Studies have shown that there are a number of things that commonly cause fear in many dogs. One that many of us may have experienced is thunder. Many dogs during a thunderstorm will go to a place they feel safest because that noise is loud and they don't know where it's coming from! Similarly, for the exact same reasons, many dogs are afraid of fireworks and the noise and light that they bring.
Training Your Dog to Cope With Fear
For one thing, it's important that you act calmly when your dog seems freaked out. Dogs look to us not only for love and entertainment but also for our reactions as well! If they see that you aren't afraid of whatever seems to be scaring them, it may be enough to calm your pup down. So, make sure that if your dog is acting skittish or nervous, you remain calm to show them that there's really nothing to be afraid of!
How you can help your pup during times of fear also depends on what exactly they're afraid of. For example, if it's something you can't change, like a new home, new partner, or new friend, it's going to take some patience. You obviously aren't going to get rid of your new house or friend because they scare your dog, but you also have to understand that your dog may not understand these new things! So show some patience when it comes to things like this, and make sure to encourage positive behavior with treats and pets!
For things like thunderstorms, we're lucky in that we know that the storm and loud noises end soon, but your dog may not! Show your dog some love during these times - you can sit with them in places that make them feel comfortable, petting them and talking them through whatever loud noises are scaring them. While they may not be able to understand what you're saying, they will know you're there for them! You can also invest in something called a thundershirt, which you can put on your pup during storms. The pressure on their bodies from the tight material can sometimes make them feel more safe!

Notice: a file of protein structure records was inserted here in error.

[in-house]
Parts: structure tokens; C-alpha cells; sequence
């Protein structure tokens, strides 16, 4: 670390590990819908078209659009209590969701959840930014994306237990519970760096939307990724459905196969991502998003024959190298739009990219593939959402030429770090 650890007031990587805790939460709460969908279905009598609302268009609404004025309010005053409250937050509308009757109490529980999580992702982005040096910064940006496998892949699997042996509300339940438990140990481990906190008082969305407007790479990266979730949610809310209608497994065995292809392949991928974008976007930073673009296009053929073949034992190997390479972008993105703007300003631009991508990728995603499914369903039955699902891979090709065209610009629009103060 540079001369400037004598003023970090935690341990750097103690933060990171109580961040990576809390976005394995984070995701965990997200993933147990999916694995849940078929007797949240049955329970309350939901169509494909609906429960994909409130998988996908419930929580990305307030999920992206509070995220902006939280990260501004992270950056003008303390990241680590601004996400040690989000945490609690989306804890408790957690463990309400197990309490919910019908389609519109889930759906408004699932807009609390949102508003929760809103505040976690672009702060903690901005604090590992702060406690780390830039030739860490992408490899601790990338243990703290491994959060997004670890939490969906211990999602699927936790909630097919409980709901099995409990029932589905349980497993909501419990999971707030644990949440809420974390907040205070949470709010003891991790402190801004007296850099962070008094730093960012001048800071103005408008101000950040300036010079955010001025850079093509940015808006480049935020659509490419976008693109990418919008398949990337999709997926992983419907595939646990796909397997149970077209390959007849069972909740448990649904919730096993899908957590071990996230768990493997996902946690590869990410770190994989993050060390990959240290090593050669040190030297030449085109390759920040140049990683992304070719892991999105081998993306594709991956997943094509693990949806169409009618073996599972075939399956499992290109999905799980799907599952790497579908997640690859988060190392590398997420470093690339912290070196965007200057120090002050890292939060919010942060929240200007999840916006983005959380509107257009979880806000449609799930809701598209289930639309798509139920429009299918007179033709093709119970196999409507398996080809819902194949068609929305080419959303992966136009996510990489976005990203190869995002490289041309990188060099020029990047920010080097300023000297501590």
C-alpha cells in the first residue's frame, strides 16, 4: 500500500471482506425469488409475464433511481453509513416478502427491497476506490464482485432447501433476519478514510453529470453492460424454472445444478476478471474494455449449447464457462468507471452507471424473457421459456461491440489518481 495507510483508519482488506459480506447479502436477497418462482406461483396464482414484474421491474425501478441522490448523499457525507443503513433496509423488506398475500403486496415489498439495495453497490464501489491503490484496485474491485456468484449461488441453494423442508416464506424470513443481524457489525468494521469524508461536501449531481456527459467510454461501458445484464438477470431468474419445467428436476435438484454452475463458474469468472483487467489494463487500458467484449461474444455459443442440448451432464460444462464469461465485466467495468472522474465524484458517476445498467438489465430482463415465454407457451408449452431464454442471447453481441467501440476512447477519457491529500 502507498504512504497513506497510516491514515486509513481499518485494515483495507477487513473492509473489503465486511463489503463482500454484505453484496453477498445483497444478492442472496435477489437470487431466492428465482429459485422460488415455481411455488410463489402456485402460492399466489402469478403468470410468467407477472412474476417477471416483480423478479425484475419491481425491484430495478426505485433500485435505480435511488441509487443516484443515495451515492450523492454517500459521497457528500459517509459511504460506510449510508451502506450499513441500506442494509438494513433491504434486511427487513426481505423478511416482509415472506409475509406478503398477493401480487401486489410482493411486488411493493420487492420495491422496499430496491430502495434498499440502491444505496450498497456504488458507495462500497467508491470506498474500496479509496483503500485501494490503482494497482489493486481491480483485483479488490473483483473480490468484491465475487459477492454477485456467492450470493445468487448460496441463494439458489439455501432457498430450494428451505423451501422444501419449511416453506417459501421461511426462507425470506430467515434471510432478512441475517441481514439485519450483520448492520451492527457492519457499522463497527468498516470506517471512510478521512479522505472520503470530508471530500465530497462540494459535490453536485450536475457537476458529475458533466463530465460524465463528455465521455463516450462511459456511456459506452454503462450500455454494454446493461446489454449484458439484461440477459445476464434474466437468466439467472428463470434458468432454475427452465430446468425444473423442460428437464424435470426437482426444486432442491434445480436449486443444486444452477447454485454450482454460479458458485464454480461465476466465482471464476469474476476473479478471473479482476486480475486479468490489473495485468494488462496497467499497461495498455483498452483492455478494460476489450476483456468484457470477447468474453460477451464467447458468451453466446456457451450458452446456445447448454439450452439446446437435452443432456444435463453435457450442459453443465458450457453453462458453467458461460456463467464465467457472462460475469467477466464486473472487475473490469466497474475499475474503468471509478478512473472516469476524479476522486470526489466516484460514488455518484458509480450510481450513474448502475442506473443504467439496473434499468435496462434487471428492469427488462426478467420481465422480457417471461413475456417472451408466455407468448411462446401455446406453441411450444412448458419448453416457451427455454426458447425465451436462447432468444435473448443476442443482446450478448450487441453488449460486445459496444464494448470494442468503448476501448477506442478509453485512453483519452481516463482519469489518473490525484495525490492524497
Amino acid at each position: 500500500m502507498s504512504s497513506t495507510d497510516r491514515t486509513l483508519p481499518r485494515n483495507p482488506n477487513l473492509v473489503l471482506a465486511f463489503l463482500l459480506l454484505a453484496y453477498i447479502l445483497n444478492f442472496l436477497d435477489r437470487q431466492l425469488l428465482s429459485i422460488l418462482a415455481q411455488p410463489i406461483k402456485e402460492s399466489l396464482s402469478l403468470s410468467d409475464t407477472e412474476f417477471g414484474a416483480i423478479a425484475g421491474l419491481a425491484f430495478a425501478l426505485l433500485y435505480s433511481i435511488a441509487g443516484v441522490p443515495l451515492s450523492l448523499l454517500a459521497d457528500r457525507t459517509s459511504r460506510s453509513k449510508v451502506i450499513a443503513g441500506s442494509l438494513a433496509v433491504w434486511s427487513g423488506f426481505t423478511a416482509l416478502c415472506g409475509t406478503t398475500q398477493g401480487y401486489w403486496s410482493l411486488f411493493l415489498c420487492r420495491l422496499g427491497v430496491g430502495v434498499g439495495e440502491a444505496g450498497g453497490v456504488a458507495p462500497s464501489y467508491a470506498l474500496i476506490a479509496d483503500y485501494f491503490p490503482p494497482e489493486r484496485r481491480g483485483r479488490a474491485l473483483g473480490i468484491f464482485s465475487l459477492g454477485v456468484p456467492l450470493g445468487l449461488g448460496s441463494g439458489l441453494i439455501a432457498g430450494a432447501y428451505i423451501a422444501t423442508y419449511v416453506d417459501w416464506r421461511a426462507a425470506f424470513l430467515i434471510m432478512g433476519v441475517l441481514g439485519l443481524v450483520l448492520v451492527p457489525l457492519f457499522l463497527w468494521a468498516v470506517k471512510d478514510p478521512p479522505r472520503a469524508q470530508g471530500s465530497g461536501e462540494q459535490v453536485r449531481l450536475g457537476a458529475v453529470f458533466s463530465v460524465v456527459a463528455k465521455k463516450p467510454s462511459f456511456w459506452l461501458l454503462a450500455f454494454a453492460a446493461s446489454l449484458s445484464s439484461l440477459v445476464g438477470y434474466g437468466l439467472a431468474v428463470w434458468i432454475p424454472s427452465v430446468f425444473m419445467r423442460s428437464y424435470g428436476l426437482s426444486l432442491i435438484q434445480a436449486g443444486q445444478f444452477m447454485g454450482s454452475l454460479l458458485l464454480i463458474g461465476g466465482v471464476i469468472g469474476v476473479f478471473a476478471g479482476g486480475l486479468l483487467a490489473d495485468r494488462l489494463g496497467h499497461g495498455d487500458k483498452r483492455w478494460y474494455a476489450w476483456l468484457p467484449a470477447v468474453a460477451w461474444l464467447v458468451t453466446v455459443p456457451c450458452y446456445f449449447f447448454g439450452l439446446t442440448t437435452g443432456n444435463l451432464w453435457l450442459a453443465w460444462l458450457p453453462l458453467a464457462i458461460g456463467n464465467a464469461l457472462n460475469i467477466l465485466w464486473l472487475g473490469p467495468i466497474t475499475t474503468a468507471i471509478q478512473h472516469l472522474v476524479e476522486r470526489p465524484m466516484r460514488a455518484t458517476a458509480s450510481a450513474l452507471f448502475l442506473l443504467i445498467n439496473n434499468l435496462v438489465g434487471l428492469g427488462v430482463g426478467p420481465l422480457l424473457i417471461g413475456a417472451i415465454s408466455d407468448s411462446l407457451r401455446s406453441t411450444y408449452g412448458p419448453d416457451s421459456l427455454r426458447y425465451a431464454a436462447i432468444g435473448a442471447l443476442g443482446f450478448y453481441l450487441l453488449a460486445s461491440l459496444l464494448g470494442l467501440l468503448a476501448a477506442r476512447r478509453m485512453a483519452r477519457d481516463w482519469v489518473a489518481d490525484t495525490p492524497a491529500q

How To Help With Your Dog's Fears:
Avoidance: If you know that there's going to be fireworks happening, it may be best not to bring your pup to that party. If you must, put them in a place where they'll feel comfortable and safe!
Thundershirts: It may sound and look silly, but there are little vests out there for your furry BFF to wear when they can't avoid thunder or fireworks! These tight-fitting shirts put pressure on your pup, which research has shown actually has soothing effects on your doggo.
Patience: If your dog is afraid of a new environment, new family member, etc., they may just need time to get used to it. Give your dog some time, and make sure to positively reinforce your pooch every time they interact appropriately with the source of their fear.
Remain calm and assertive: Your dog looks to you for how to act, and it's no different when they're facing something that they're afraid of. If your dog sees you reacting normally to something, they'll follow your lead! So just stay calm and show your pup there's absolutely nothing to be afraid of.